Thoughts through the cycle: W1 December ’20

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The UK economy – taking stock after Rishi’s fire-side chat

  • If one were to create an all-time list of examples of economic self-immolation, then Easter Island would definitely be a contender for top spot. The islanders cut down all the trees to transport stone monoliths to prominent positions on the coastline. As a result of deforestation, the top soil blew away and the population starved. Because there were no trees, they couldn’t make boats so they were stuck there. When Easter Island as it became known was ‘discovered’ in the early eighteenth century, the population had dwindled from the thousands to mere hundreds.
  • In terms of economic adventurism, Scotland’s Darien scheme (an attempt in the late 1690s to establish a ‘New Caledonia’ colony in the Americas) gets an honourable mention. It is estimated that as much as a quarter of the national wealth was invested in the project. Unluckily for the Scots, the malarial swamps of the Isthmus of Panama proved a disastrous location for a trading post, and the investment soured. These losses, along with the poor harvests and a dearth resulting from a cold period known as the ‘mini ice-age’ led to near economic collapse, and eventually a forced union with England in 1707. Should have built a canal, mate.
  • To listen to Bank of England Governor Andrew Bailey in his speech before the Parliamentary Treasury Select Committee on the 23rd November, one would think Brexit is a shoo-in for a podium place in the economic-catastrophe hall of fame to rank with the examples mentioned above. Apparently, the risks of a no-deal are much worse than the fall-out from the pandemic. That is really saying something. What Mr Bailey in fact said is as follows:

“I think the long-term effect would be larger than the long-term effect of Covid. The models would suggest that the effects of a WTO no-deal trade agreement are longer term. The reason for that is that it takes a lot longer period of time for the real economy to adjust.”

  • Mr Bailey did add though that, “Covid obviously has a much bigger impact at the moment, in the short run.” His colleague on the Monetary Policy Committee (MPC) Silvana Tenreyro chipped in with a mixed metaphor for the ages, “The scarring effects are not written in stone, and we should avoid them as far as we can,”. Not only is this gibberish, but if one can extract any sense at all from this statement, it appears to be a rather bland claim that we’ll definitely avoid the worst of the things we can’t control even though we don’t know what the future holds.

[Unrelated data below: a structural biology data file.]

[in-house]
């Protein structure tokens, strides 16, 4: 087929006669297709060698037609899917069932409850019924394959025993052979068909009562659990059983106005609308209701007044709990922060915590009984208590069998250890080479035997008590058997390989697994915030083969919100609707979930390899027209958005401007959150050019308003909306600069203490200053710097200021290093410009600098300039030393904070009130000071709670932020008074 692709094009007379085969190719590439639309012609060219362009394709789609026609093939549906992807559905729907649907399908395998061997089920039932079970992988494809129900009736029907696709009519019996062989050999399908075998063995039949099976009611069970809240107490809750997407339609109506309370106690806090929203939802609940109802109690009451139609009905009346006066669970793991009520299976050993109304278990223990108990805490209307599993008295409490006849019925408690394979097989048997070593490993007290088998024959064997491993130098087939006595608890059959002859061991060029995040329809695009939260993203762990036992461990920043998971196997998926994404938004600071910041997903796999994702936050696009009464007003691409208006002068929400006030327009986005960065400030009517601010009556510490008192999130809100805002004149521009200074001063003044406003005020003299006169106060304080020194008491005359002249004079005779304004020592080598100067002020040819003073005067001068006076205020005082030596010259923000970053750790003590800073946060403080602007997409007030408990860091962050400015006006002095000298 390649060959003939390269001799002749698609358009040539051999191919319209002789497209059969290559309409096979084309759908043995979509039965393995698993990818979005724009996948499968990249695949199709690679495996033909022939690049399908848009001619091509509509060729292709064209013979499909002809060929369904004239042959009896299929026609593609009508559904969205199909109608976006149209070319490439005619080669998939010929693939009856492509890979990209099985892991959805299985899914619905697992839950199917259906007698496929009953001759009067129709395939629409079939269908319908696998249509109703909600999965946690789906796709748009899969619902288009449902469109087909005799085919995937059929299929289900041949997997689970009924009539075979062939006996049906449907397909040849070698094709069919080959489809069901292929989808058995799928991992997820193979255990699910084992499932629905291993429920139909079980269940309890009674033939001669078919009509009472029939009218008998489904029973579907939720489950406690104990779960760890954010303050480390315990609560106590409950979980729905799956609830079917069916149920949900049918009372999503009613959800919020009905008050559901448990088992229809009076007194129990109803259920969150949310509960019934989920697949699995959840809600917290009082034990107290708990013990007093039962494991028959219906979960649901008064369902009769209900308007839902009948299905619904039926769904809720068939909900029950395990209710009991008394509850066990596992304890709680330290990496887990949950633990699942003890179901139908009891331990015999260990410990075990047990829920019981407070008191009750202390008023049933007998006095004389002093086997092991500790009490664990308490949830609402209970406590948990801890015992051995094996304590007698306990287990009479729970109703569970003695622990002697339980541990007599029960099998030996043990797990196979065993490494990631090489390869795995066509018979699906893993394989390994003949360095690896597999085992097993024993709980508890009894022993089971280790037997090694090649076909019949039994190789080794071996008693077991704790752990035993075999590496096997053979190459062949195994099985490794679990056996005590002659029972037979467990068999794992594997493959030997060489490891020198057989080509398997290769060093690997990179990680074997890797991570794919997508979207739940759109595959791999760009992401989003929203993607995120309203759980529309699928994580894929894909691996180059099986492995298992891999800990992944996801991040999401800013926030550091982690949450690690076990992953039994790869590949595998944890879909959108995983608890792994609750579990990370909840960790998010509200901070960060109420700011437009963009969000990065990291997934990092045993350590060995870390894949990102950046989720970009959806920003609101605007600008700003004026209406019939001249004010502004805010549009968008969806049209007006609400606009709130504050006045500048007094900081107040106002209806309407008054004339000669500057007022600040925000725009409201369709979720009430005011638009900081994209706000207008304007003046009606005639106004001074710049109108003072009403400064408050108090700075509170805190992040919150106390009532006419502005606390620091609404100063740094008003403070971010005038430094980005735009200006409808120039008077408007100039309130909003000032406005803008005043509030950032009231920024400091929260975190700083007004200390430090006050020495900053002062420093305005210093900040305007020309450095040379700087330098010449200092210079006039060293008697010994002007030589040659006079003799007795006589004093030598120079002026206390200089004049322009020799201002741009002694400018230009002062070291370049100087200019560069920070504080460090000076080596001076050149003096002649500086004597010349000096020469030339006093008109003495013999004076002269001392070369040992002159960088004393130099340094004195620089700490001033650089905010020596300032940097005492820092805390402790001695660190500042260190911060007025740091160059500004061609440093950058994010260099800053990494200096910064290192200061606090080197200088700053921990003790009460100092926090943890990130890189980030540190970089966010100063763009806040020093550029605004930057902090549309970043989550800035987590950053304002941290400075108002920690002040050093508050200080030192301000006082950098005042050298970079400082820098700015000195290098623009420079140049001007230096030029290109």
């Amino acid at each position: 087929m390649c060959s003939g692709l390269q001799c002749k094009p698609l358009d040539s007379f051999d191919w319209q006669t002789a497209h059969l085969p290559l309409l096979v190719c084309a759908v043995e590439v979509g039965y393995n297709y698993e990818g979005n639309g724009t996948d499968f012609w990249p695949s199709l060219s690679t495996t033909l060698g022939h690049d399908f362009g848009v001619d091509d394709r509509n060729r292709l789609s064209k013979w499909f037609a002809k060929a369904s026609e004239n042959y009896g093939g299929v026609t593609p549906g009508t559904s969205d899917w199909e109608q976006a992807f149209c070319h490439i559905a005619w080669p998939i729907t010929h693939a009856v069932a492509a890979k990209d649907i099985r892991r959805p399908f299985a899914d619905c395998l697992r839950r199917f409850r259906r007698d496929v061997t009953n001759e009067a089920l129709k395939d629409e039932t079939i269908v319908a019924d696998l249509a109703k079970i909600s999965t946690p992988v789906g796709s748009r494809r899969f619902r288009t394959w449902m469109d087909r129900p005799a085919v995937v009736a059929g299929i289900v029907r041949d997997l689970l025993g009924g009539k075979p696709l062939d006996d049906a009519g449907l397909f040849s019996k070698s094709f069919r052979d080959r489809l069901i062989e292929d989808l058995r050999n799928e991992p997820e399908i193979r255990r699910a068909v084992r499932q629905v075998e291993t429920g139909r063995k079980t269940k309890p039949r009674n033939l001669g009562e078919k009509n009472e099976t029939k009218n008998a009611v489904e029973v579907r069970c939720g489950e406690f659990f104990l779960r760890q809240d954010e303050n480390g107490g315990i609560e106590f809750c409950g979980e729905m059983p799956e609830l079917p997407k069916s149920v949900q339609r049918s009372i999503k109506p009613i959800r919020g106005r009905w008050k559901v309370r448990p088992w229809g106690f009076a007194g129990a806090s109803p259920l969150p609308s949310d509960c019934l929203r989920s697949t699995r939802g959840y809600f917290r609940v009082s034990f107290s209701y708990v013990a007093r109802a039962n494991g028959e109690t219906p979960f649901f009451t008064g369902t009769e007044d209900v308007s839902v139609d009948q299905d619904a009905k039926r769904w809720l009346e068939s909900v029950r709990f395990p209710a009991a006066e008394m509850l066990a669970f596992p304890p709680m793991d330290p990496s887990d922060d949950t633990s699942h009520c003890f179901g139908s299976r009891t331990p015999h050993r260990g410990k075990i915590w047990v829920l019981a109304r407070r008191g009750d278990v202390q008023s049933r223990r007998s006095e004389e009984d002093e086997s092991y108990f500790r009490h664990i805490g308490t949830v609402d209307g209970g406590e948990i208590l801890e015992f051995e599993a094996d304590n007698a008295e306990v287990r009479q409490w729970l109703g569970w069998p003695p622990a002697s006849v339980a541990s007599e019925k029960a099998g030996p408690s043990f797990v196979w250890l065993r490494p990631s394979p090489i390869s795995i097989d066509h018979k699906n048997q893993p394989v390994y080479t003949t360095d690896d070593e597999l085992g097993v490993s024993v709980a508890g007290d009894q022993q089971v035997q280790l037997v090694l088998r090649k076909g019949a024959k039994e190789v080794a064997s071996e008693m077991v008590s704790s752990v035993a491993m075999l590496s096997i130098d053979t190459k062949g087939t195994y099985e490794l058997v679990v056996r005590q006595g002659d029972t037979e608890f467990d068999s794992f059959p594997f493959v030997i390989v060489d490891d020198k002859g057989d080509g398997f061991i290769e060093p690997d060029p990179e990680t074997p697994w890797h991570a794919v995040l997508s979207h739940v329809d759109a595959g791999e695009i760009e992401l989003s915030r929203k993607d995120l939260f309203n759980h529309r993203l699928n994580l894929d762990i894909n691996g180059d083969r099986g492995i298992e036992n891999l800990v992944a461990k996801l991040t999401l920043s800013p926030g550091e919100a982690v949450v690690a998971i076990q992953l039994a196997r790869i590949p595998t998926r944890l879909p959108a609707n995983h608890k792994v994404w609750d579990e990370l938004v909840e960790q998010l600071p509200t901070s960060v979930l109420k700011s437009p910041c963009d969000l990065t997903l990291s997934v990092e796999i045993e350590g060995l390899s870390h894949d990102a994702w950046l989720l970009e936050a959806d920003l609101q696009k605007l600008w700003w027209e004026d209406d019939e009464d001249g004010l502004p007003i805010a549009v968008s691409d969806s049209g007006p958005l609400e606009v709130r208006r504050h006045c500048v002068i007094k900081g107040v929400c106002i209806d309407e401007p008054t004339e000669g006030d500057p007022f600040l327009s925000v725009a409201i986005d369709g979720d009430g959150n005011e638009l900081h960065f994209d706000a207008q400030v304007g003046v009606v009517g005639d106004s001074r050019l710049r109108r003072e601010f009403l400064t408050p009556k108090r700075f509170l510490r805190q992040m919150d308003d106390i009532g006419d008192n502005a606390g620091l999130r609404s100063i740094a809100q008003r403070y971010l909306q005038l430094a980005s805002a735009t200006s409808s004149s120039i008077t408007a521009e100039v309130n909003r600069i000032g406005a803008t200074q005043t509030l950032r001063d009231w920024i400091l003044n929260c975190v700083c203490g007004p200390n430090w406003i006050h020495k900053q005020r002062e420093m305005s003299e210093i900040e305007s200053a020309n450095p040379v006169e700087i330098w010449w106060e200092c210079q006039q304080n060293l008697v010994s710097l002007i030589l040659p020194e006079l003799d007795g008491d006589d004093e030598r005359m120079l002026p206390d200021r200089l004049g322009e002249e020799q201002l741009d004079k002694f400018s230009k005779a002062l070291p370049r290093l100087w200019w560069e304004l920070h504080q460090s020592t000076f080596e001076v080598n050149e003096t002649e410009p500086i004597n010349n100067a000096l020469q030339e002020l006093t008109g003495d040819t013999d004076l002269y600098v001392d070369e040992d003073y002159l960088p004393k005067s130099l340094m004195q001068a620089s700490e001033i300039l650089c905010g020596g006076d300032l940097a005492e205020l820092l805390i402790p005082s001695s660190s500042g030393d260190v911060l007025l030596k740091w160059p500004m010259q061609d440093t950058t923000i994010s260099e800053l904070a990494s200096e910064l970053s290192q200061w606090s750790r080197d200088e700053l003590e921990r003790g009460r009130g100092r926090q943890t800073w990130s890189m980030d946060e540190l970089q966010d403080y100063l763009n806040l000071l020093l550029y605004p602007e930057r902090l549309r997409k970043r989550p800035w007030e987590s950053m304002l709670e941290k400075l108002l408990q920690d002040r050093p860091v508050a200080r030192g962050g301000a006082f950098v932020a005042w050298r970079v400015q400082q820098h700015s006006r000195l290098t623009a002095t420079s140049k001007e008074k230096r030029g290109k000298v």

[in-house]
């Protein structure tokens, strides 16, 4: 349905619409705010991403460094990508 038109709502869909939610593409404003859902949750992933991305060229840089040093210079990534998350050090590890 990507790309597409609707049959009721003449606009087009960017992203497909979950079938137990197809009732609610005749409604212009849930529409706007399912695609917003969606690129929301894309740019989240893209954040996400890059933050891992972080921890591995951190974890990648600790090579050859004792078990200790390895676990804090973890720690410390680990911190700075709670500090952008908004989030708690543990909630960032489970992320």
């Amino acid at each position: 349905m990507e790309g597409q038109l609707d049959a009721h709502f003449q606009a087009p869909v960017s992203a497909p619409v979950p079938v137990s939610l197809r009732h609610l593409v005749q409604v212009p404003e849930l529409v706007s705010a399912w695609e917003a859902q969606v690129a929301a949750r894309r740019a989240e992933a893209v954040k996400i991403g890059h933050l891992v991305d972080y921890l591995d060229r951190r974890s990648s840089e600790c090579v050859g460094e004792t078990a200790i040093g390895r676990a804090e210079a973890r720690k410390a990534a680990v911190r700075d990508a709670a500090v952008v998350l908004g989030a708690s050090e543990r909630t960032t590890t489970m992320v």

• Private Eye nailed the ‘elite’ view of Brexit way back in 2016 as can be seen from its front cover from February 2016 – a horror so diabolical that only the crazed mind of medieval painter Hieronymus Bosch could do it justice.
  • Idle speculation about the relative awfulness of the pandemic and Brexit can fortunately be set aside for a moment as Chancellor of the Exchequer Rishi Sunak’s spending review on the 23rd November provided some actual facts for us to assess. Even in the age of the magic money tree, the UK Treasury still seems to be able to conjure up some residual air of fiscal prudence, and the media loves portraying Rishi as struggling to keep a reign on the nation’s finances despite Boris’s buffoonery and spendthrift inclinations. Rishi bought us all lunch in the summer and that goes a long way too.
  • Looking at the figures from the Office of Budget Responsibility (OBR), it’s a little difficult to contemplate how bad no-deal Brexit will be if it’s going to be worse for the public finances than the events experienced so far in 2020. GDP for the year will fall by 11.3%, a partial recovery from the 20% collapse in Q2 which took GDP back to the level of 2000. The deficit will be around £394bn, or 20% of GDP, and includes extra borrowing of £280bn as well as fall in tax receipts of £55bn. As a result, the national debt will rise to 105% of GDP.
  • GDP growth for 2021 will be 5.5%, and 6.6% for 2022 with the economy back to its pre-Covid-19 size in Q4 of that year. Unemployment is supposed to peak at 7.5%, although most of the furlough figures are excluded from this number. It is unclear how the national debt will be reduced, but that is not a consideration either for politicians or for the Bank of England, as they are concerned only with affordability, and that means suppressing interest rates to zero or lower so the cost of servicing the debt remains low.
  • The problem with this approach (ignoring the stock effect of debt and focusing only on the flow effect) is that any putative rise in interest rates, say from a recovery driving real rates higher or inflation driving nominal rates higher, would cause a funding crisis to emerge almost immediately. This is a situation where the greatest risk would now actually result from a robust recovery. Success creates failure due to the massive stock of debt. This is not a problem for Britain alone – the essence of ‘Japanification’ is that high levels of debt stifle the recovery due to this affordability issue, so the economy experiences sub-par growth and can never really take off, like an overburdened aeroplane on a very short runway.